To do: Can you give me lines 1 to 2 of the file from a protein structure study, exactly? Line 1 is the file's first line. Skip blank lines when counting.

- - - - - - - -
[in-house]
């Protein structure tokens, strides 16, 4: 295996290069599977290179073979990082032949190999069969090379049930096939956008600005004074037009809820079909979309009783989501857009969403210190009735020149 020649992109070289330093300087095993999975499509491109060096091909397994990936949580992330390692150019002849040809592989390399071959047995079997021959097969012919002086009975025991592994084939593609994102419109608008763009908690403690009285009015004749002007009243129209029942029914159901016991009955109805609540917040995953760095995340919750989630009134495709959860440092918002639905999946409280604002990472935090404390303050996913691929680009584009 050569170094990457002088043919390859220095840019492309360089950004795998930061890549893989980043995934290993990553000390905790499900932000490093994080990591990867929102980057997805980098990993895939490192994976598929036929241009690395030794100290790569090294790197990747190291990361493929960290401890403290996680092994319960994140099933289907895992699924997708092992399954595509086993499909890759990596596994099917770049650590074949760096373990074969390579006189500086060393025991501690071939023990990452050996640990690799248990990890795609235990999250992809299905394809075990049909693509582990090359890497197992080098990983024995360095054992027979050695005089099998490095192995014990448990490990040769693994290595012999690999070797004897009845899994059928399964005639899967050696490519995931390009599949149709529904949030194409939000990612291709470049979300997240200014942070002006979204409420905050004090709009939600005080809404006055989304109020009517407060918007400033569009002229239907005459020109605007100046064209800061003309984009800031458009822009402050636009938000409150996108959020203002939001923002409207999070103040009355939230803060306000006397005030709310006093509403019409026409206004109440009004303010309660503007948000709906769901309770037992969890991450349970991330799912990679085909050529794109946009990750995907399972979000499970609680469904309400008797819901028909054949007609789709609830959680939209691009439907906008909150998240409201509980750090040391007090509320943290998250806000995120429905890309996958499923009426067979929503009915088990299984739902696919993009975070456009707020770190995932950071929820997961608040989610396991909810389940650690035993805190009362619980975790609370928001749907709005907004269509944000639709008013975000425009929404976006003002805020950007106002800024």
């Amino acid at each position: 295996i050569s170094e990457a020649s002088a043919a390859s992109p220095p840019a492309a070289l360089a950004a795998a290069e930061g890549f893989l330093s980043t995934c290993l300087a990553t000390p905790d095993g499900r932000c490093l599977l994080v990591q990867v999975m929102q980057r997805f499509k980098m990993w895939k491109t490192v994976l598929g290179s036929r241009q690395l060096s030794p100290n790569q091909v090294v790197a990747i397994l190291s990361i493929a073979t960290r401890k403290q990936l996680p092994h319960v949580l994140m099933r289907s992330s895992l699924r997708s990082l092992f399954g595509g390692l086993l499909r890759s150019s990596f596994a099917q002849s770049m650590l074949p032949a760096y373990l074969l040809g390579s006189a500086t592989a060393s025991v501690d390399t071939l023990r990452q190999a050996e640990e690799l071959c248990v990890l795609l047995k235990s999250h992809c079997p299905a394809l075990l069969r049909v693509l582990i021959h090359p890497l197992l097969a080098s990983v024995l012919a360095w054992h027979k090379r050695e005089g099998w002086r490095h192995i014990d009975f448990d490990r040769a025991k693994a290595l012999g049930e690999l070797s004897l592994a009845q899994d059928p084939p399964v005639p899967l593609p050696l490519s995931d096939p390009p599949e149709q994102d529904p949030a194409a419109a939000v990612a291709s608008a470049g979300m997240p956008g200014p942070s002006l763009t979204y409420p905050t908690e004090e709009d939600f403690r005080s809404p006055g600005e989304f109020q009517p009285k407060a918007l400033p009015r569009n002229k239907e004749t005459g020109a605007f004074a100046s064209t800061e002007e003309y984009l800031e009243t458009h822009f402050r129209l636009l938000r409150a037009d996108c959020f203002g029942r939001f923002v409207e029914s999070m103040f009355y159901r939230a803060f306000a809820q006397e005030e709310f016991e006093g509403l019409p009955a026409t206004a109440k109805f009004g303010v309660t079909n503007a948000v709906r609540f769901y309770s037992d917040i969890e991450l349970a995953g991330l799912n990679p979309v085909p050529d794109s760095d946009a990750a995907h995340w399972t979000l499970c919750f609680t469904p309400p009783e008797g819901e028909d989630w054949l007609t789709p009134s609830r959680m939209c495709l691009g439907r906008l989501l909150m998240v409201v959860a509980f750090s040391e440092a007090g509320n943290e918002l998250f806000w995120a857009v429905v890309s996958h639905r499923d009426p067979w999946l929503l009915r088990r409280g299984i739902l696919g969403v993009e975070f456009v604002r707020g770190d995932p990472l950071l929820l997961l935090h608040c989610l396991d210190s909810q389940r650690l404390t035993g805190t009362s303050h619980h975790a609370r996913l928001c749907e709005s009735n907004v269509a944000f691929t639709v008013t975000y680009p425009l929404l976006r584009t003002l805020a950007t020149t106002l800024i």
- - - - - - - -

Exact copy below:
[in-house]
């Protein structure tokens, strides 16, 4: 295996290069599977290179073979990082032949190999069969090379049930096939956008600005004074037009809820079909979309009783989501857009969403210190009735020149 020649992109070289330093300087095993999975499509491109060096091909397994990936949580992330390692150019002849040809592989390399071959047995079997021959097969012919002086009975025991592994084939593609994102419109608008763009908690403690009285009015004749002007009243129209029942029914159901016991009955109805609540917040995953760095995340919750989630009134495709959860440092918002639905999946409280604002990472935090404390303050996913691929680009584009 050569170094990457002088043919390859220095840019492309360089950004795998930061890549893989980043995934290993990553000390905790499900932000490093994080990591990867929102980057997805980098990993895939490192994976598929036929241009690395030794100290790569090294790197990747190291990361493929960290401890403290996680092994319960994140099933289907895992699924997708092992399954595509086993499909890759990596596994099917770049650590074949760096373990074969390579006189500086060393025991501690071939023990990452050996640990690799248990990890795609235990999250992809299905394809075990049909693509582990090359890497197992080098990983024995360095054992027979050695005089099998490095192995014990448990490990040769693994290595012999690999070797004897009845899994059928399964005639899967050696490519995931390009599949149709529904949030194409939000990612291709470049979300997240200014942070002006979204409420905050004090709009939600005080809404006055989304109020009517407060918007400033569009002229239907005459020109605007100046064209800061003309984009800031458009822009402050636009938000409150996108959020203002939001923002409207999070103040009355939230803060306000006397005030709310006093509403019409026409206004109440009004303010309660503007948000709906769901309770037992969890991450349970991330799912990679085909050529794109946009990750995907399972979000499970609680469904309400008797819901028909054949007609789709609830959680939209691009439907906008909150998240409201509980750090040391007090509320943290998250806000995120429905890309996958499923009426067979929503009915088990299984739902696919993009975070456009707020770190995932950071929820997961608040989610396991909810389940650690035993805190009362619980975790609370928001749907709005907004269509944000639709008013975000425009929404976006003002805020950007106002800024």